Case reports

Selected parameters of these patients are presented in Tables 1 and 2.


Patients 1 and 2: R69W mutation in a family with MCP and CFI mutations and the MCPggaac risk haplotype.

Patient 1, previously reported,9 is heterozygous for the R69W MCP mutation and N151S CFI mutation. He is also homozygous for the MCPggaac haplotype which increases the risk of developing aHUS approximately 2-fold. Patient 2, the daughter of patient 1, also carries the CFI mutation and the MCPggaac risk haplotype. In addition, she carries a second MCP mutation, c. 905-925del21n, which causes a 7–amino acid deletion in CCP 4 on a separate allele inherited from her mother. She has approximately 50% of the normal expression level of MCP. The healthy mother of patient 2 carries the c905-925del21n MCP mutation, and she also has approximately 50% of the normal expression level of MCP. Since the R69W mutant protein is normally expressed, the reduced expression in the patient is secondary to the allele carrying the deletion.

Patients 3 and 4: R69W mutation in a family with MCP and CFI mutations.

In this French family with R69W MCP and P32A CFI mutations, patient 3 is homozygous for the R69W mutation and has had 1 episode of aHUS during childhood. Patient 4, the daughter of patient 3, is heterozygous for both the MCP and CFI mutation. This 8-year-old girl developed aHUS at age 2 years, with recurrences at ages 5 and 7 years. After each episode, she has had complete recovery of renal function.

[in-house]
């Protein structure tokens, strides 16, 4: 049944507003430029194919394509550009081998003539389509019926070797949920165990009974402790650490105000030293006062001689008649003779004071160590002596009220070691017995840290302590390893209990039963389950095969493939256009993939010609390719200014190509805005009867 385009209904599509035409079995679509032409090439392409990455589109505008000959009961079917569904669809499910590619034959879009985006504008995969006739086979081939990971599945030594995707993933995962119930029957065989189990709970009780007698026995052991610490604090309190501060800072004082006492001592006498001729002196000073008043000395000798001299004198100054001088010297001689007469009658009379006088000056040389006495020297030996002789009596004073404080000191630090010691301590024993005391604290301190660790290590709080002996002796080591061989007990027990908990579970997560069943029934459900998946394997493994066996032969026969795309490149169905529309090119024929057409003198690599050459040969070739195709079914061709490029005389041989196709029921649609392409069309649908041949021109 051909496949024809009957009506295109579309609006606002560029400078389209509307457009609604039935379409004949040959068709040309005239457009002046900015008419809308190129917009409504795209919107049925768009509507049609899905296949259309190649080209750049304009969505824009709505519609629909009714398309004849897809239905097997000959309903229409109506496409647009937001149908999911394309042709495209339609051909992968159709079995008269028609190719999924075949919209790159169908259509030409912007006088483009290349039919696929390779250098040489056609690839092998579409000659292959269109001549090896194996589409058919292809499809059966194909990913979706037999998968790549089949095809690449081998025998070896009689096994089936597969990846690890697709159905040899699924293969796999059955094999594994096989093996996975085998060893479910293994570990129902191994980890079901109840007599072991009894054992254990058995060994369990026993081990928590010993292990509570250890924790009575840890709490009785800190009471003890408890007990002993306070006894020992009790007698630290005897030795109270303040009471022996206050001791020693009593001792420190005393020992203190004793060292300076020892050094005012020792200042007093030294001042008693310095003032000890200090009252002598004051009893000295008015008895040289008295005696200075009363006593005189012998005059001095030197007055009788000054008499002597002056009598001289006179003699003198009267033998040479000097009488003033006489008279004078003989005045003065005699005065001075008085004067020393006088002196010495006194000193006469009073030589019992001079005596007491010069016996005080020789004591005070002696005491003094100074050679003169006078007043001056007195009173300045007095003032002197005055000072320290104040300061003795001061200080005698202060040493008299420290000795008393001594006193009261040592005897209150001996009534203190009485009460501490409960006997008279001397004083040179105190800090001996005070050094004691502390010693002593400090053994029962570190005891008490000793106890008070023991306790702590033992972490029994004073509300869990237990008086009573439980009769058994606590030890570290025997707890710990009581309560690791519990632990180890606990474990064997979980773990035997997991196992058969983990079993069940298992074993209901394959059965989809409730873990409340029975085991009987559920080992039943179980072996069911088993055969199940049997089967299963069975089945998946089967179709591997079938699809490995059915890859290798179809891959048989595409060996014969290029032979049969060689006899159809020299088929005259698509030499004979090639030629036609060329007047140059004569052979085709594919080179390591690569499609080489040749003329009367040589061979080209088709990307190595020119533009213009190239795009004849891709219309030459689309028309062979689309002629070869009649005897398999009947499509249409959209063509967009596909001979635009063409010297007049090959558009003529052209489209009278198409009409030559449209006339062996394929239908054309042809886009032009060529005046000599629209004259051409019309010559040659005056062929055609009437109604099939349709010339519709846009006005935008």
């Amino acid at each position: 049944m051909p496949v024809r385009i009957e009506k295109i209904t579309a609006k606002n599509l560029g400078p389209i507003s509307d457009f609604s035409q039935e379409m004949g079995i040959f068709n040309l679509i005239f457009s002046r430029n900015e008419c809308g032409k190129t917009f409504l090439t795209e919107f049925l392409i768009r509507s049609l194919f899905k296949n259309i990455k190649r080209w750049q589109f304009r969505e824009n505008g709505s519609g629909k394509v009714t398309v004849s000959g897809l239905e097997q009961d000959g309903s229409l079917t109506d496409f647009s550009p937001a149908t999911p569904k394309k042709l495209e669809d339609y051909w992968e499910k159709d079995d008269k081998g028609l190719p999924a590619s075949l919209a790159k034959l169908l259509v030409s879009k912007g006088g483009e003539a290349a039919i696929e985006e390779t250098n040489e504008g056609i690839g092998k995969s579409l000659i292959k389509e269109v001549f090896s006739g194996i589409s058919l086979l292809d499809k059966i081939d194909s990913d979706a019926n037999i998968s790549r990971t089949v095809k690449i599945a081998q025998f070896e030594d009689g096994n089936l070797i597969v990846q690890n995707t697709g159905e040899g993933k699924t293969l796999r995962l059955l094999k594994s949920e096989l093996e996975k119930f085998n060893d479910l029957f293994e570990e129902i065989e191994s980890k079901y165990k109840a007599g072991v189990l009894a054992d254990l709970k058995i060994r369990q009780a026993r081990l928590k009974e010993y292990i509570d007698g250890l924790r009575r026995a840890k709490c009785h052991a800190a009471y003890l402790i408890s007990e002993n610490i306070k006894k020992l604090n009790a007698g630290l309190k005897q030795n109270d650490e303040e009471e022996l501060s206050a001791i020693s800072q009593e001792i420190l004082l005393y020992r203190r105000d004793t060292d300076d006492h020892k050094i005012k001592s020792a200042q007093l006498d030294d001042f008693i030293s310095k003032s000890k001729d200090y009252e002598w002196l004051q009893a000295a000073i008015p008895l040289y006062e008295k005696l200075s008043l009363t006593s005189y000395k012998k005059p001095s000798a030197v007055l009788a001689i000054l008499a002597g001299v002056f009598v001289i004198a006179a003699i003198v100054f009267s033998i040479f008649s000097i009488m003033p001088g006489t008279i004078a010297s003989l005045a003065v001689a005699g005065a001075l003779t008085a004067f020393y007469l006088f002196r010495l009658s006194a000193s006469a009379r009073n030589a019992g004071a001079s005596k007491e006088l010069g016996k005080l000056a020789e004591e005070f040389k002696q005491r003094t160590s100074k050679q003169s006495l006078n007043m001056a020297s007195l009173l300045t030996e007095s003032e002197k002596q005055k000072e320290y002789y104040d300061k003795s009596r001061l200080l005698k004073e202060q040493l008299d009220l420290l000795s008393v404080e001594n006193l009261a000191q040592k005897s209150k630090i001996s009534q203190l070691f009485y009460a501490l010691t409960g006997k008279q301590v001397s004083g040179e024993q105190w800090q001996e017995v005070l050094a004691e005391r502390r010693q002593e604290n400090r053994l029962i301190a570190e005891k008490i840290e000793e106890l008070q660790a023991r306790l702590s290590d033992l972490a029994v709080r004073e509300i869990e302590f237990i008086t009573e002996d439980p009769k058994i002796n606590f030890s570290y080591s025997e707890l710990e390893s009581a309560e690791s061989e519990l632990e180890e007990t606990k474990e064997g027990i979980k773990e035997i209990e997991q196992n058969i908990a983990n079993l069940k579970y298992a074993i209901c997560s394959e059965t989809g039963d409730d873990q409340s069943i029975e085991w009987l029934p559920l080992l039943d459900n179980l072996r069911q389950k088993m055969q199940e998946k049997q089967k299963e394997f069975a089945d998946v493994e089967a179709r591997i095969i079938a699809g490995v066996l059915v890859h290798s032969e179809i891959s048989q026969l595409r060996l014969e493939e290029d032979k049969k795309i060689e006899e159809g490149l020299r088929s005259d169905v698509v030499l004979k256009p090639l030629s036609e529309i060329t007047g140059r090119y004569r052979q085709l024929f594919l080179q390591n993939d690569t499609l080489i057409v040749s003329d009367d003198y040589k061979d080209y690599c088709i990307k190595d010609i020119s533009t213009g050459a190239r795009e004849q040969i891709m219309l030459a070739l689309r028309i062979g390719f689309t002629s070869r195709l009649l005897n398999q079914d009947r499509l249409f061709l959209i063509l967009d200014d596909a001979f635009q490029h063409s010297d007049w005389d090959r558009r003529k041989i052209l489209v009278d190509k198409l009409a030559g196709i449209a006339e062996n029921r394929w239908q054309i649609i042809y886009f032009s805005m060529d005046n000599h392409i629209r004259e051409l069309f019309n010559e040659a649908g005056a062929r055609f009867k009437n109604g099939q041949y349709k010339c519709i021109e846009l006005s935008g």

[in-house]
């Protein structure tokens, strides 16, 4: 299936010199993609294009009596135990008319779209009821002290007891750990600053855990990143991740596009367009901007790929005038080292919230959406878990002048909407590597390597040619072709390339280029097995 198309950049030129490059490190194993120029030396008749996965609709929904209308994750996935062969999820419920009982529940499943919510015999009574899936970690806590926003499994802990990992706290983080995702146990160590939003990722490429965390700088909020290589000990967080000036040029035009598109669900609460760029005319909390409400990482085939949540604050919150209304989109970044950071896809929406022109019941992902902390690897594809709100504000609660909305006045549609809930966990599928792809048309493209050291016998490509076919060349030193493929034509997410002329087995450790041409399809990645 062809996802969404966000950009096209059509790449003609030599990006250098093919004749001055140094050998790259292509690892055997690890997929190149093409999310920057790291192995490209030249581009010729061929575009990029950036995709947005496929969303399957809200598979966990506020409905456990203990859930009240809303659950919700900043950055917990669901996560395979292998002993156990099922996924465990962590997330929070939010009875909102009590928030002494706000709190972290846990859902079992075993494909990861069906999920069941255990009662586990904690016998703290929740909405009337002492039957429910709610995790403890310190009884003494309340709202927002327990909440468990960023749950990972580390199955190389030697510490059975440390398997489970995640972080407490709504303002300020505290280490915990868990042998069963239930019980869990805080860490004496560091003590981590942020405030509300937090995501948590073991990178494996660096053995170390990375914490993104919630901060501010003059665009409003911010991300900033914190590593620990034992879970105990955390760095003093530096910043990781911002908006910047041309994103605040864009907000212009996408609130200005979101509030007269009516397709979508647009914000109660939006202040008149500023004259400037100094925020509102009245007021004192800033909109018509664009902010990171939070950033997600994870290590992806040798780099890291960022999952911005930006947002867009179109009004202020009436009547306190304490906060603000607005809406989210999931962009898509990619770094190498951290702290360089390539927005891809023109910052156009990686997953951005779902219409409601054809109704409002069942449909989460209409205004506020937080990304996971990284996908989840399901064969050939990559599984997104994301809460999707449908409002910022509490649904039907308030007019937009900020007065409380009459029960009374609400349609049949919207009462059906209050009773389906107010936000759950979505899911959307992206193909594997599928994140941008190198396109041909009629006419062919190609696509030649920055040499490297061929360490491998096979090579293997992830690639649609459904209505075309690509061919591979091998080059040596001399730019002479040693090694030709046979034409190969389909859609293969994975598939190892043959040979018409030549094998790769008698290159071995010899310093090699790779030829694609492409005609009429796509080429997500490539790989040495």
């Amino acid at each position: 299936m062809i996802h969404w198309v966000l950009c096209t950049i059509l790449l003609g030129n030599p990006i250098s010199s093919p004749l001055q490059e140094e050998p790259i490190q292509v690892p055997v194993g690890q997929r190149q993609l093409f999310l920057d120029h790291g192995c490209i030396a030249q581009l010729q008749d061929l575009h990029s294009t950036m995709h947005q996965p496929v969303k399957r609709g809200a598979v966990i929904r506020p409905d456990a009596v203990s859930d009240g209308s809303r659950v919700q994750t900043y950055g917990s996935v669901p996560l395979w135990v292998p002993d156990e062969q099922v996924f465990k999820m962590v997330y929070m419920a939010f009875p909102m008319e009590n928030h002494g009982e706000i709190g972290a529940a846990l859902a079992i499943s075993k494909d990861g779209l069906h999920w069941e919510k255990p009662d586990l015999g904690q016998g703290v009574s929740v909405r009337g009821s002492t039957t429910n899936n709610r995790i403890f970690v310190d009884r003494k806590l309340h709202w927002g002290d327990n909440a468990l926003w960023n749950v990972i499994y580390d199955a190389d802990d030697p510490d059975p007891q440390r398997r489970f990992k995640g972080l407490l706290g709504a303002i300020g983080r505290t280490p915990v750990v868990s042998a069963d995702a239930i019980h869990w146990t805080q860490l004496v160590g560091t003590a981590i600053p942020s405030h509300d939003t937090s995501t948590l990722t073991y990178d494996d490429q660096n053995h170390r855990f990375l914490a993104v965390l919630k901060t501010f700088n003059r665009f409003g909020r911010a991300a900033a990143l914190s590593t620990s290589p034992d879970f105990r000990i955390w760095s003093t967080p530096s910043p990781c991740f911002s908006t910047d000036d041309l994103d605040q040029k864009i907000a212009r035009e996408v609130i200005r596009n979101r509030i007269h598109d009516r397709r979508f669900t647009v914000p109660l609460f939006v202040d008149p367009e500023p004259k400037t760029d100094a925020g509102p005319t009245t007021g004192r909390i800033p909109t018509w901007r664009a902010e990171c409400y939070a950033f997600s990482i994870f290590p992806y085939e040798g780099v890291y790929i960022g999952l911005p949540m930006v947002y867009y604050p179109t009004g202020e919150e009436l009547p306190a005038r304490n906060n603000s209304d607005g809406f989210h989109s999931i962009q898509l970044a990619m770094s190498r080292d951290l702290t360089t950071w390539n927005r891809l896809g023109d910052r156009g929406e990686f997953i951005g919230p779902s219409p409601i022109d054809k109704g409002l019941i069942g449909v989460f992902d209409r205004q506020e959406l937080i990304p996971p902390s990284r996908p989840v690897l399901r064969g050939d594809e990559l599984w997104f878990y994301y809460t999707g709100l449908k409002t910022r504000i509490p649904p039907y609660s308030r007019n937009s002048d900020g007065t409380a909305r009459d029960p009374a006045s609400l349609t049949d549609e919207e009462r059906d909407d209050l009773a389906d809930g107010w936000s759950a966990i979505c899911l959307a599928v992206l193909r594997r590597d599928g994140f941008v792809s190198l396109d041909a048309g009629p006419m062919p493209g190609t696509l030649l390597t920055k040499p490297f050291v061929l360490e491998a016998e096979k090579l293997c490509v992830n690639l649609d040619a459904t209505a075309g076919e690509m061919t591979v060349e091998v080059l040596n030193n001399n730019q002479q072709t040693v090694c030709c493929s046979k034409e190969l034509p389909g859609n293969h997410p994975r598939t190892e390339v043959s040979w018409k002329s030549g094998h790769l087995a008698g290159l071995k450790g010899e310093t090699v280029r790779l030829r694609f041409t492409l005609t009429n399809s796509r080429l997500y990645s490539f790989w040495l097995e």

Patient 5: A304V MCP mutation in a patient with aHUS.

This 13-year-old girl, beginning at age 6 years, has had 5 episodes of aHUS that appear to be triggered by upper airway infections.10 Each resolved without plasma exchange. Renal function is normal, but she has persistent proteinuria.

Patient 6: A304V MCP mutations in a family with aHUS.

This 7-year-old boy developed aHUS at age 11 months of age that was managed with plasma treatment. Multiple recurrences were similarly treated but the patient progressed to ESRD by age 7 years. No mutations were identified in CFH or in CFI, but a heterozygous A304V mutation was detected in MCP. His healthy father shares this abnormality.